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Posts Tagged ‘God’s Protection’

See if this biblical statement surprises you as it did me:

 

 

“The Lord protects the simplehearted.”  Isn’t that puzzling? I thought scripture warned us against Simple Simon behaviors.

For example, the book of Proverbs speaks repeatedly about the folly of naiveté, foolishness, and recklessness:

  • “A simple man believes anything, but a prudent man gives thought to his steps” (14:15).
  • “The simple inherit folly, but the prudent are crowned with knowledge” (14:18).
  • “A prudent man sees danger and takes refuge, but the simple keep going and suffer for it” (22:3).

 

 

God does not generally protect those given to foolishness. More often he allows foolish behaviors to point out our need of him. Clearly simple of heart must mean something else.

I turned to other translations, to see what terms they may have used, and another surprise awaited me. Seven different translations chose seven different descriptors.

The simplehearted are:

  • Unwary (New International Version, 2011)
  • Helpless (Good News Translation)
  • Innocent (New English Translation)
  • Inexperienced (Holman Christian Standard Bible)
  • Ordinary (Contemporary English Version)
  • Defenseless (GOD’S WORD® Translation)
  • Those of childlike faith (New Living Translation)

 

 

M-m-m. Those are not particularly desirable qualities in our culture. We tend to value shrewdness and self-reliance, sophistication and exceptionality, strength and power.

But simplehearted is a positive trait in another culture–the kingdom of God–where those with childlike faith are commended (Matthew 19:14).

Further consideration reveals why the simplehearted are in need of protection. At any given time, we are:

  • Unwary of potential danger caused by our enemy, Satan
  • Caught in troubling situations with no means of escape
  • Blameless yet accused (Consider false guilt part of this category)
  • Amateurs in applying God’s Word to the hard choices of life
  • Trapped on the treadmill of humdrum routine
  • Vulnerable to burnout, discouragement, jealousy, anger—you name it

 

 

Did you see yourself among those descriptors? I sure do.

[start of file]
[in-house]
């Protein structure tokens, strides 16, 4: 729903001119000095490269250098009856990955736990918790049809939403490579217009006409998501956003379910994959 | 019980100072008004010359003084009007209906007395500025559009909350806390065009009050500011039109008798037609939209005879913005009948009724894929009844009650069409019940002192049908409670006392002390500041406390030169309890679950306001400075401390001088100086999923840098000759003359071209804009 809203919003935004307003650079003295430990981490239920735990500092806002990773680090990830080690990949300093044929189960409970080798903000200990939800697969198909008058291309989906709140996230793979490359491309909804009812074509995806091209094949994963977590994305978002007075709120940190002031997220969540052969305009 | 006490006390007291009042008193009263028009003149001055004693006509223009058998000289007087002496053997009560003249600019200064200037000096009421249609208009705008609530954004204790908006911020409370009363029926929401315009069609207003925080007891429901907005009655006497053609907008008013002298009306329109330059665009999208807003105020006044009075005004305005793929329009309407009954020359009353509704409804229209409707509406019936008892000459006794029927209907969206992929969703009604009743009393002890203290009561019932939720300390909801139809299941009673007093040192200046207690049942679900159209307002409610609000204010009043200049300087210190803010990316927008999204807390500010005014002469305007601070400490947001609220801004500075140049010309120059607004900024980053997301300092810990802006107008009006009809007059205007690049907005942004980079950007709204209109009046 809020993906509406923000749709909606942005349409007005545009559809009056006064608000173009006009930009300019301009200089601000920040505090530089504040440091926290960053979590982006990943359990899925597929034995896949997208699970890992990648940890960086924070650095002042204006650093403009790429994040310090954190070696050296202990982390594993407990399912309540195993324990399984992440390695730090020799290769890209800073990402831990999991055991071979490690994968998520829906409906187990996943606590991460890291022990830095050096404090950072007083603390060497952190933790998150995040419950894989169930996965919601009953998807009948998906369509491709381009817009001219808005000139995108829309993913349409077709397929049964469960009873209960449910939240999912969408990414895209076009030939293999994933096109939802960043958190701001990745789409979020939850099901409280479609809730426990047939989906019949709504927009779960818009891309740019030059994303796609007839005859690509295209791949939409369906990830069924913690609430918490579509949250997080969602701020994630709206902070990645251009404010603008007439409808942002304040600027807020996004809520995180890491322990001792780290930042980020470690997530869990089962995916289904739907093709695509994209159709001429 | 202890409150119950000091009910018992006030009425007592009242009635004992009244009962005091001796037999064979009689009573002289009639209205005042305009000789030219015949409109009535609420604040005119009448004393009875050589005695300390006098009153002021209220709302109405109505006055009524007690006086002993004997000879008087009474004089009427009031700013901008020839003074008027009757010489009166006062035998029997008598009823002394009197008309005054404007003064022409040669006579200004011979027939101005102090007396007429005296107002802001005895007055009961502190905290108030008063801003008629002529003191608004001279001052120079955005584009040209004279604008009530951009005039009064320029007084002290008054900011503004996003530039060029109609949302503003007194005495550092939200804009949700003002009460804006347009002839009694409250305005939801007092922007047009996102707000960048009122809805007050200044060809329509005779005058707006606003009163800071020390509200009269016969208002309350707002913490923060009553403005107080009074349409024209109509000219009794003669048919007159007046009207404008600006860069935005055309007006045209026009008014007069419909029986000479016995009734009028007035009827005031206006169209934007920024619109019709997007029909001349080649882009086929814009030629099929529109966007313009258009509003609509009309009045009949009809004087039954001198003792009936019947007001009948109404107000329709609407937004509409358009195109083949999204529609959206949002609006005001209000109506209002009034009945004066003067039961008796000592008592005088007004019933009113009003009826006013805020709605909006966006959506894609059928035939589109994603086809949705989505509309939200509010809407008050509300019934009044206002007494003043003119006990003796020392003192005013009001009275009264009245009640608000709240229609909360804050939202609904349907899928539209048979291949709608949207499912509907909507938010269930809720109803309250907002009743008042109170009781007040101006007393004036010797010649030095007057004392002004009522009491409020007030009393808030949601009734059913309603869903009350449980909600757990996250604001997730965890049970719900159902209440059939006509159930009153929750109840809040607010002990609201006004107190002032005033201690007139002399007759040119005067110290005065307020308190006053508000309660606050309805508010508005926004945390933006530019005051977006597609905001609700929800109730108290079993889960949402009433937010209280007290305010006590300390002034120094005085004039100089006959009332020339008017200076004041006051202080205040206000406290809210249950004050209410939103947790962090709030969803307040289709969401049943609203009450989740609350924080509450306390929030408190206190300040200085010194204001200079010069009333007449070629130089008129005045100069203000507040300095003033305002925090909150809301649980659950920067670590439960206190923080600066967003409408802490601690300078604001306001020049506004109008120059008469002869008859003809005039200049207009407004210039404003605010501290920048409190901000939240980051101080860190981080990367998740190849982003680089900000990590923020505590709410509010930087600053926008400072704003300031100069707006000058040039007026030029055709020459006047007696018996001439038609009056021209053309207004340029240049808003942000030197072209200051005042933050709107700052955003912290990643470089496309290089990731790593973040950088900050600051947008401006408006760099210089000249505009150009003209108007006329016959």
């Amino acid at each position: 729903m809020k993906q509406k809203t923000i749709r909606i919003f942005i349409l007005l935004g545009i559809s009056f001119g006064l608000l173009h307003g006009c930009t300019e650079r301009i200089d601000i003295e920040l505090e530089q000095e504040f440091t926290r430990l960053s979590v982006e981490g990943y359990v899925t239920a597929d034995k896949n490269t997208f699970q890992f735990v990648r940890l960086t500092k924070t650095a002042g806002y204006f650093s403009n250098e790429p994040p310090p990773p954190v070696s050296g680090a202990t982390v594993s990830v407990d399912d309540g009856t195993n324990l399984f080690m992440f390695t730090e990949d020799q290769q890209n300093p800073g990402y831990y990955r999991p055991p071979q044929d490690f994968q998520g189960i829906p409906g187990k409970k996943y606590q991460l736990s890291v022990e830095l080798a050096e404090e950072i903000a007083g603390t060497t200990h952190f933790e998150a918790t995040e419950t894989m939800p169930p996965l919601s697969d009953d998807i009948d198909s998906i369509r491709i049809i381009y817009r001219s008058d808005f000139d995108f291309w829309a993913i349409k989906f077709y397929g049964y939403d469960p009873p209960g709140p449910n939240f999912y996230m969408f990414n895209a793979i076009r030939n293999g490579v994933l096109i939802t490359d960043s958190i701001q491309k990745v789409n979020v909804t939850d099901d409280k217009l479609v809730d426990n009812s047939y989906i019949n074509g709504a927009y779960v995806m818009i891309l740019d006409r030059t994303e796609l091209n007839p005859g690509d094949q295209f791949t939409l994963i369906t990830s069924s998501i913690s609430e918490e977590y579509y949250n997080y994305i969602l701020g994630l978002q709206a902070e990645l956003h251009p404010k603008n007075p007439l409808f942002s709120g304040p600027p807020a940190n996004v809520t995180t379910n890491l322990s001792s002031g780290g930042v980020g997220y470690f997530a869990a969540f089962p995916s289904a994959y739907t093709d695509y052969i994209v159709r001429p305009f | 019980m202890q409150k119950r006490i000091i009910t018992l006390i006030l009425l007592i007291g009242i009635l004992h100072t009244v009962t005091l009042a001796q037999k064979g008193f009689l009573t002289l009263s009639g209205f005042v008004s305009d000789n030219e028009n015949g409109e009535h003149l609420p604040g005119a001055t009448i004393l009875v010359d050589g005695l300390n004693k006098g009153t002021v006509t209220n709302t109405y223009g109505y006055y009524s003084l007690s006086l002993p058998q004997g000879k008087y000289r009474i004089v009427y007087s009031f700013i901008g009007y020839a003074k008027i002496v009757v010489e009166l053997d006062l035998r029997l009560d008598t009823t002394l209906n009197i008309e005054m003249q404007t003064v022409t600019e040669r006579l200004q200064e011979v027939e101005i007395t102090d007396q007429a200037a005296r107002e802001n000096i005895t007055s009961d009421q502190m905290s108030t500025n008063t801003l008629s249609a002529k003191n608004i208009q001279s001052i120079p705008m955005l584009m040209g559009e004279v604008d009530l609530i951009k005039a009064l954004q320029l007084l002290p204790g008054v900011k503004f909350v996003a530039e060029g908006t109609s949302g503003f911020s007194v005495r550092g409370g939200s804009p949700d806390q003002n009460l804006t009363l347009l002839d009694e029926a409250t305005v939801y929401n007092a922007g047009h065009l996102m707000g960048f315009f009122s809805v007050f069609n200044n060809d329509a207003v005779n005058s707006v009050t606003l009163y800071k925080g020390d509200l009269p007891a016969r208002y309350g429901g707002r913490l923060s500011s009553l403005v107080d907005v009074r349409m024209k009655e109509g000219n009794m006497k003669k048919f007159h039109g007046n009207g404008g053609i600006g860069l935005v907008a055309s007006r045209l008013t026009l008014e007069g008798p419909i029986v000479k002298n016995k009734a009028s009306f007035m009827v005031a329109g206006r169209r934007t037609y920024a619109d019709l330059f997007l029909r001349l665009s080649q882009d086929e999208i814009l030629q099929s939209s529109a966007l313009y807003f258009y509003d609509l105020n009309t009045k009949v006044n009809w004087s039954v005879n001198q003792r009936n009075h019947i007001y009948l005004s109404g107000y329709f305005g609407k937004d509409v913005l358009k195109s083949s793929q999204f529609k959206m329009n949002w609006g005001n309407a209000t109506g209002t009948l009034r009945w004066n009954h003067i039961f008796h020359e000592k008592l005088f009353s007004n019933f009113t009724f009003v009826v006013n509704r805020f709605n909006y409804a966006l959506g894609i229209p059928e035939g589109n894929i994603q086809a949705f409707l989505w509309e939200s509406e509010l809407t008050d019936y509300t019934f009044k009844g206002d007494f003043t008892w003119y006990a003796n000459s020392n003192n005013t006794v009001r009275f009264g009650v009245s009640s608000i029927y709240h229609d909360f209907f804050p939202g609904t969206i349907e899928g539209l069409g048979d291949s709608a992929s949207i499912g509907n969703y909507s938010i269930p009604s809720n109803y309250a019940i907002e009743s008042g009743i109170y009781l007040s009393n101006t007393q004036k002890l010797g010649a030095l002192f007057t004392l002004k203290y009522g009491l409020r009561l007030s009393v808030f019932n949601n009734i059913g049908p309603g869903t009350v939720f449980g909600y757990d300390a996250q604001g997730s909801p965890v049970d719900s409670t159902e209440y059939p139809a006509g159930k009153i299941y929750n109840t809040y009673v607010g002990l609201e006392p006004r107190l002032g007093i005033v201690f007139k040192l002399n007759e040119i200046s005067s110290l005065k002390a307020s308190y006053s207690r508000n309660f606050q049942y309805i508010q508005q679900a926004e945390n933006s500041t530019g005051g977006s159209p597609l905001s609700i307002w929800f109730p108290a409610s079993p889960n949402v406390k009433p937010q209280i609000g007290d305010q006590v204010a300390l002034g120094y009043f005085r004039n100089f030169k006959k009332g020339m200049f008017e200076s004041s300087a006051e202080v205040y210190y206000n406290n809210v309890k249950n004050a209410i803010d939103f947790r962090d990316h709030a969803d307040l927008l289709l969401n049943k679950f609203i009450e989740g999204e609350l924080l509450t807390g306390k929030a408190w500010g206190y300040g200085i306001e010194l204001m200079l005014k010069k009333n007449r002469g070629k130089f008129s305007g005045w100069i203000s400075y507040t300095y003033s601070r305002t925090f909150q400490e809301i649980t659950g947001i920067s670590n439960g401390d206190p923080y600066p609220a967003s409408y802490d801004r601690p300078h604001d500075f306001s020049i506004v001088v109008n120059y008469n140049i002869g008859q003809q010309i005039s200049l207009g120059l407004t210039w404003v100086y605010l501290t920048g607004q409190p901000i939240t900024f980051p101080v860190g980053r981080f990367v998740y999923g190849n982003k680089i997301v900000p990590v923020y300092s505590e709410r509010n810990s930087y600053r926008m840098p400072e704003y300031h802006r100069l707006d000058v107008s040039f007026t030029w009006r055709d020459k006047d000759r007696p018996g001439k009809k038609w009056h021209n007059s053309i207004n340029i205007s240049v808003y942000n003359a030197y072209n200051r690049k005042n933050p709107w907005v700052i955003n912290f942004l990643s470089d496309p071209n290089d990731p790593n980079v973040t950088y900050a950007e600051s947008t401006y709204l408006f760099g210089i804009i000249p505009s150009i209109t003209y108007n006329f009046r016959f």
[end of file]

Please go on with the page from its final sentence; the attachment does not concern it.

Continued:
But praise God, my frailties do not repulse him. On the contrary, because of his loving and caring nature, he deeply desires to protect us simplehearted folks.

Now there’s another word that can trip us up: protect. We’d like God to keep us completely safe from trouble, pain, and harm. And sometimes he does—even in miraculous ways.

Other times, God protects us through the trouble (2).

Satan, however, wants us to think that God’s promises have failed us if we have to endure hardship.

But one look at the godly people around us who suffer and it becomes clear: God does not create heaven on earth for the subjects of his kingdom.

God’s idea of protection is to keep us out of the hands of the enemy, Satan (2 Thessalonians 3:3)…

 

 

…and to guard our hearts and minds with his peace in Christ Jesus (Philippians 4:7)—until he takes us home. Thats when all heartache and pain will cease.

Meantime, “There isn’t a single moment when you’re not tucked next to the heart of God” (3).

Such sweet comfort for those of us with simple hearts, reaching out with childlike faith for our Father’s perfect protection.

 

*     *     *     *     *     *     *     *     *     *

 

 

I praise you, O God, that you protect the simplehearted. Your eye is upon us, your arm is around us, your ear is open to our prayers. Your grace is sufficient, your promises unchangeable. My simple heart is filled with grateful praise!

 

(2 Chronicles 16:9; Isaiah 40:11; Psalm 34:15; 2 Corinthians 12:9;

Psalm 145:13b, and a John Newton quote)

 

Notes:

(1) Psalm 116:6a (NIV, 1984, emphasis added)

(2) See Perfect Trouble for more reflection on this topic.

(3) Tony Evans and Chrystal Evans Hurst, Kingdom Woman Devotional

 

Art & photo credits:  http://www.pixnio.com; http://www.pixabay.com; http://www.maxpixel.net; http://www.flickr.com; http://www.goodfreephotos.

 

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“Well, that’s about as good as I can make it,” Steve announced.

We stood at the end of the hall in the parsonage where we lived, surveying his handiwork: a fort.

You see, a hurricane was roiling toward all of us who lived in South Florida, the second storm in two weeks.